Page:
Yes, it would have made sense on paper for manager Terry Francona to use right-handed hitter Mike Lowell as his designated hitter against Yankees lefty Andy Pettitte on Wednesday instead of Ortiz, who staggered into the game 0-for-7 and already is showing signs of stress by profanely lashing out at reporters after Tuesday's loss.
But Francona isn't managing on paper and, right now, he's not even managing for one night.
He's managing for the rest of the season. And one man he cannot lose in 2010 is Ortiz.
At least, not until an apparently deteriorating Ortiz reaches the point of no return.
And two or three games into a season is not that point.
One month ago, during a conversation in Francona's spring training office, we talked about the possibility of Boston using Lowell as a DH in certain situations. You know, platooning with Ortiz.
"I really don't want to look at [Ortiz] like that," Francona said. "He's our full-time DH. For us to be as good as we want to be, if he is the full-time DH, we're probably a better team.
"If we ever got to the point where he wasn't, something went wrong. That's not what we're looking for."
That's especially not what the Red Sox are looking for two and three games into the season.
Ortiz was hitting .367 against Pettitte over his career when Wednesday night's game started. Lowell was at .345 against Pettitte.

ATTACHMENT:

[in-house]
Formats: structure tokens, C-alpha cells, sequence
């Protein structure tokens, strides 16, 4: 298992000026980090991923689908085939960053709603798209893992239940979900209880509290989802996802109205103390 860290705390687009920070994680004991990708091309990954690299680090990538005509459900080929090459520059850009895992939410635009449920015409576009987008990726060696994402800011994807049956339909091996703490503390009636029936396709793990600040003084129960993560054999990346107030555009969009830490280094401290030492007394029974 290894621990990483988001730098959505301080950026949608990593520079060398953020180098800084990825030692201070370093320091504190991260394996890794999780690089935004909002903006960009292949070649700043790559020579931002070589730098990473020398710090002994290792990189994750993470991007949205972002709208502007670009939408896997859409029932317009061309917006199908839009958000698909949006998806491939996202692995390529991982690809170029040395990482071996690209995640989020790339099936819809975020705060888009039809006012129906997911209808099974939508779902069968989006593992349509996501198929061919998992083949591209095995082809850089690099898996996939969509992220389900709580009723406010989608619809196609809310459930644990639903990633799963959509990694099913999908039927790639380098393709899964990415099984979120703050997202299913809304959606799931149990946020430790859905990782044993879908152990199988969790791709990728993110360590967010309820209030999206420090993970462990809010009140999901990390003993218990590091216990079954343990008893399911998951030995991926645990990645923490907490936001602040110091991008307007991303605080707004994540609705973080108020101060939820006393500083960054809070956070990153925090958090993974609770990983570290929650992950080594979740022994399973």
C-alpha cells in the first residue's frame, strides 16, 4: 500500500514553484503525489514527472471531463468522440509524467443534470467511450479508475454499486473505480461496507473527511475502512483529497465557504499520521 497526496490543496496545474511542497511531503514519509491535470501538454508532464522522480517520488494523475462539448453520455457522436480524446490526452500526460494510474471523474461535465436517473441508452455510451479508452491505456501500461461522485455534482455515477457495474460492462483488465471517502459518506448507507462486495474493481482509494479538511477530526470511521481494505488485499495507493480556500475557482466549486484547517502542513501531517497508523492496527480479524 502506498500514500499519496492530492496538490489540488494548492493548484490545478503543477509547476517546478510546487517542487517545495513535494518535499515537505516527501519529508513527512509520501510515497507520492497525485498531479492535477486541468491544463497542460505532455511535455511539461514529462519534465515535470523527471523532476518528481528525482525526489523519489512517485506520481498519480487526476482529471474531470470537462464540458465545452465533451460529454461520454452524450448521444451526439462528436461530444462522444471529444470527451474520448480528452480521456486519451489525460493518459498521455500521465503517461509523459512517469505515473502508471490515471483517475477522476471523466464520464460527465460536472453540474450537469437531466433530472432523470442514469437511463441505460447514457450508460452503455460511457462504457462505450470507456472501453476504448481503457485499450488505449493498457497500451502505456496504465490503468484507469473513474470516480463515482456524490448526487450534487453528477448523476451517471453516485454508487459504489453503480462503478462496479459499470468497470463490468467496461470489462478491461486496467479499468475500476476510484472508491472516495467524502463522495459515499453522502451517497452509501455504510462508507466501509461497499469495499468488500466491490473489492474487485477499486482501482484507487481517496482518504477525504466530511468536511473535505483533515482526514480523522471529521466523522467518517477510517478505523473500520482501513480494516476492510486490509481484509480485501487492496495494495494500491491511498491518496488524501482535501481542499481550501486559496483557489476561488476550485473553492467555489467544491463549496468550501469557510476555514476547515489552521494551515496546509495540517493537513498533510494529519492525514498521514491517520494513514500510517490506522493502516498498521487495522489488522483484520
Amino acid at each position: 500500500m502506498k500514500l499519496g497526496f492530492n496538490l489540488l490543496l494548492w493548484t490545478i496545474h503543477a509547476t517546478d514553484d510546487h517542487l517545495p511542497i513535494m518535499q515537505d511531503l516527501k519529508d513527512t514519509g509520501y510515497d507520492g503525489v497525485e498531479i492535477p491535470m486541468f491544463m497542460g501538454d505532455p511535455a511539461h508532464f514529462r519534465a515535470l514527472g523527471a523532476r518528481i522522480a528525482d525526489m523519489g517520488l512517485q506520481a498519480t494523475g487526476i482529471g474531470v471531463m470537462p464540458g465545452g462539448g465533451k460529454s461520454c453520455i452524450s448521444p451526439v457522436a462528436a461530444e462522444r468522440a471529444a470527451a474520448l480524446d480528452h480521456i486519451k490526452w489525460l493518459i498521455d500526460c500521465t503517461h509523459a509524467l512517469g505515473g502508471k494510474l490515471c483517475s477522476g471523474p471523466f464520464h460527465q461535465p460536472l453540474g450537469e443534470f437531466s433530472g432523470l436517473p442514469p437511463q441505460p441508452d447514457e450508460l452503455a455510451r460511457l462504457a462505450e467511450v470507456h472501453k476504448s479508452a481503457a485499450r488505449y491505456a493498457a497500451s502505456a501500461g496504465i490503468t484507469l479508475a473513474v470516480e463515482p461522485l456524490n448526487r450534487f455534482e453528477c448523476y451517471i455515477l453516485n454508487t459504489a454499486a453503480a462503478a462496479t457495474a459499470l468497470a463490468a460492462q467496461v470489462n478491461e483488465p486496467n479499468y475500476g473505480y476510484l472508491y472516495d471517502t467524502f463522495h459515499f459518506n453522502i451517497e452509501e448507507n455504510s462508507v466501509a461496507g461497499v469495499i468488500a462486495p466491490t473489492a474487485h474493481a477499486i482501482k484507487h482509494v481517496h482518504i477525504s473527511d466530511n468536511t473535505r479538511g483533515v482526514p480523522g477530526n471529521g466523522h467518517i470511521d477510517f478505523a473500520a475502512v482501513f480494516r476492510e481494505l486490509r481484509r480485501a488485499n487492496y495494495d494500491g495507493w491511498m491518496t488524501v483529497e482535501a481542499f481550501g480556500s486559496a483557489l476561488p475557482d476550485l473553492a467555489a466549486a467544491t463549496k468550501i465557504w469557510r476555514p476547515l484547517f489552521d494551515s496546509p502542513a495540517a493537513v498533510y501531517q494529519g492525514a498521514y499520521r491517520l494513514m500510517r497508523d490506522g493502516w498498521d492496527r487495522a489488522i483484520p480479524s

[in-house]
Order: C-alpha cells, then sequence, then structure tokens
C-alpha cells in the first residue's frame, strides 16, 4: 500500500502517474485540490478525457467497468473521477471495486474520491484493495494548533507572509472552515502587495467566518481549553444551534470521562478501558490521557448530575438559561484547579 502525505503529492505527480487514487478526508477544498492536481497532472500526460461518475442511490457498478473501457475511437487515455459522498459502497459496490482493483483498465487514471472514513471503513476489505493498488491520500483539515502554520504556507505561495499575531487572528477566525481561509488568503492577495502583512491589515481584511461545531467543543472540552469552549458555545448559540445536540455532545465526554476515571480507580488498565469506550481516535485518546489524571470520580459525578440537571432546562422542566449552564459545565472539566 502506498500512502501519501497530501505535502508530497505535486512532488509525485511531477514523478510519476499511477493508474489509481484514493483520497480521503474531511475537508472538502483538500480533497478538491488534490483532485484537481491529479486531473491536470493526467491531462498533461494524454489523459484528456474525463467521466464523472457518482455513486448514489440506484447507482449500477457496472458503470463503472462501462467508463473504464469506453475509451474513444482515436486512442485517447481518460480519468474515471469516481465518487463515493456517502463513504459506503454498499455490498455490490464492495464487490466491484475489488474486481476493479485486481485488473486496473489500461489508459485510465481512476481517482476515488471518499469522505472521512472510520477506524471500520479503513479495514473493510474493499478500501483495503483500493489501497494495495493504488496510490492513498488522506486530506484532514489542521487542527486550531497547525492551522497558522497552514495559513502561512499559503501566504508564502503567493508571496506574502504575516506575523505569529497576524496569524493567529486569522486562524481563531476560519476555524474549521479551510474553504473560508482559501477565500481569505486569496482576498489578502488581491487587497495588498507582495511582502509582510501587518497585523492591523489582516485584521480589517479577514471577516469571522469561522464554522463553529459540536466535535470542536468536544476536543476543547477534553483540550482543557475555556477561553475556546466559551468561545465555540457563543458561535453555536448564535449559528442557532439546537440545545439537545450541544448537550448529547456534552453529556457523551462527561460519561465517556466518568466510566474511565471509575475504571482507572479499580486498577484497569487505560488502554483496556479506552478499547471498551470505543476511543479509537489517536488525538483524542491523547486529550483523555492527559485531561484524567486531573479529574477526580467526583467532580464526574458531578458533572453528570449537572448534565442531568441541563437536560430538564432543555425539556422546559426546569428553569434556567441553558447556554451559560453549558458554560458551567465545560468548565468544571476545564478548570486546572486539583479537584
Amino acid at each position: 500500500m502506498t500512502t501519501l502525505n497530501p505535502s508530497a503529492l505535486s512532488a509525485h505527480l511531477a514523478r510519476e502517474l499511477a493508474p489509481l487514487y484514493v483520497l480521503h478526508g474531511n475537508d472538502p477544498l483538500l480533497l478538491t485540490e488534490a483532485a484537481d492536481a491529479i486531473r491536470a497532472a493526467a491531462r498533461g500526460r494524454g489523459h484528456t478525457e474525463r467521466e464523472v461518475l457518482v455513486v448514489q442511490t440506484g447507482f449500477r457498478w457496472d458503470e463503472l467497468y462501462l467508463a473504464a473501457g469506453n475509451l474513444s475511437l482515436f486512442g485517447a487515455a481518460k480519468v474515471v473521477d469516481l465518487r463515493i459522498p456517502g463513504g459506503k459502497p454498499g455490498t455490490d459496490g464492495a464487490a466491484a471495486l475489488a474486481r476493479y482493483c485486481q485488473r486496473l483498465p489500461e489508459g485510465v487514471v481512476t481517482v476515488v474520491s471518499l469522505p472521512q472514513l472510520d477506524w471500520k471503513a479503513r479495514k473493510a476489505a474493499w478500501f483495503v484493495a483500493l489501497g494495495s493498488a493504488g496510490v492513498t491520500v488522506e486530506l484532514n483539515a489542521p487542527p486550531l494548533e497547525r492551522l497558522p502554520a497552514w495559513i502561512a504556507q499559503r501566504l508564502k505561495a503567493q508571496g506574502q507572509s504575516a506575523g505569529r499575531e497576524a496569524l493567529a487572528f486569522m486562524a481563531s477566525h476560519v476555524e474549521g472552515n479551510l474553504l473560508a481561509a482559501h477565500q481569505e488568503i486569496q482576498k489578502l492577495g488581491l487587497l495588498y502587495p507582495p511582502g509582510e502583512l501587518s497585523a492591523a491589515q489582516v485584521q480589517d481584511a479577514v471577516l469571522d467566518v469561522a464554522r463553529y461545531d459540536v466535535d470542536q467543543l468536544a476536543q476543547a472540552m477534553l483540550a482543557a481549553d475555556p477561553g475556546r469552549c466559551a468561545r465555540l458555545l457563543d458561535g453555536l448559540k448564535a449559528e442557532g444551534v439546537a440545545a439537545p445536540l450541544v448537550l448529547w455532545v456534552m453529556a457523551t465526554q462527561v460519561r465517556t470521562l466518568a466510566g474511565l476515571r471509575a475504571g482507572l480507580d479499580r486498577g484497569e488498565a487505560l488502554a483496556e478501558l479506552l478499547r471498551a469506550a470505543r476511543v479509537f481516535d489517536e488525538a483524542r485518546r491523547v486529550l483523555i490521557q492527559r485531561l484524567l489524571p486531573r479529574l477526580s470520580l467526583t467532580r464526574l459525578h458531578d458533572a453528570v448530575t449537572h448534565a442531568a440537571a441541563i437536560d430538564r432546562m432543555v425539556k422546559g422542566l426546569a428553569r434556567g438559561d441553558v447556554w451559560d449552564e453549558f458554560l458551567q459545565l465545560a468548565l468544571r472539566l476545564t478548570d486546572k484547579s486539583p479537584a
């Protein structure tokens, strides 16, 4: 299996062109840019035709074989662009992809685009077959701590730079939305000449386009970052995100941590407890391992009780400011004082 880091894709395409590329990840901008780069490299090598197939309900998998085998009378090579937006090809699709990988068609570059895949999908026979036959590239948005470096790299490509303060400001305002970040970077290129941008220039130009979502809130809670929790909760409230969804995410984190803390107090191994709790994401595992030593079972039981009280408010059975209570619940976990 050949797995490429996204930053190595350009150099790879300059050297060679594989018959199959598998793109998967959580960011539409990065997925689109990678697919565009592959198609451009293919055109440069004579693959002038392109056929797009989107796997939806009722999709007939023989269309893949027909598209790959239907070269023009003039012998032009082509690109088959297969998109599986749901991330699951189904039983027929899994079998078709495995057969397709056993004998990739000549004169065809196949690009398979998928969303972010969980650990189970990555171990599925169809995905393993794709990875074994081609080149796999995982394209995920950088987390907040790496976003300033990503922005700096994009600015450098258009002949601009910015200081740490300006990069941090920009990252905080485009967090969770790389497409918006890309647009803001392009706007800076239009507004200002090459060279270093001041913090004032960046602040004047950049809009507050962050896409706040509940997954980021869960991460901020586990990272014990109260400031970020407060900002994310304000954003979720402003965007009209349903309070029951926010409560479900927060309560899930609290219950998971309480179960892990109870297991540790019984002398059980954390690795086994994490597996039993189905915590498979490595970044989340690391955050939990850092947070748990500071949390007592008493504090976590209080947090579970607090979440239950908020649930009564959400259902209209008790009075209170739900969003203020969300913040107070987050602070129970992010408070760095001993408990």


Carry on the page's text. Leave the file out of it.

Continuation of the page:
Ortiz struggled badly against lefties last year, going .212 against them with a .298 on-base percentage. The Sox were -- and are -- hoping that those numbers are simply a manifestation of his overall struggles last year and nothing more. Career, including last year, Ortiz is hitting .261 with a .337 OBP against lefties.
"You get into some bad habits, and he was trying to cheat to get to pitches anyway ... you start doing that with lefties, now it opens up both sides of the plate," Francona said this spring. "Because David, I think, career-wise his numbers certainly are lower against left-handers, but they were still dangerous.
"If he's hitting, he's going to hit. We usually pick a guy who he doesn't see well off of to give him a day off, anyway. That's not a problem.
"But we don't want to turn him into a platoon player."
Starting Lowell in place of Ortiz on Wednesday maybe would have made sense, given what has to be considered an alarming start for Ortiz (even if he doesn't see it that way).
But that would have sent a distressing signal to Ortiz, who could easily read that as an early vote of no confidence, and it would have needlessly fueled the Ortiz/Lowell platoon DH debate that is in the beginning stages.
"In my opinion, tonight would have been a good night to play Lowell," Francona told reporters in Boston before the game. "It would have been a bad night not to play David.
"Since they won't give us two DH's, I kind of have to make a decision."
You bet that decision will be to back Ortiz, and to do everything he can think of to get Big Papi going.
As it was, Ortiz went 1-for-4 in Wednesday's 3-1, 10-inning loss. He singled home Boston's only run, but he struck out twice and grounded out in his other three at-bats.
He's now hitting .091 for the season, and while he's even losing support in Fenway Park, he's right, it's still way too early to render any final judgments.
And Francona is right in that Wednesday night would have been a bad night not to play Ortiz.
As the manager said one month ago, if the Red Sox reach the point where Ortiz isn't the full-time DH, then something went wrong.
Three games into the season, it's a little early for things to go permanently wrong.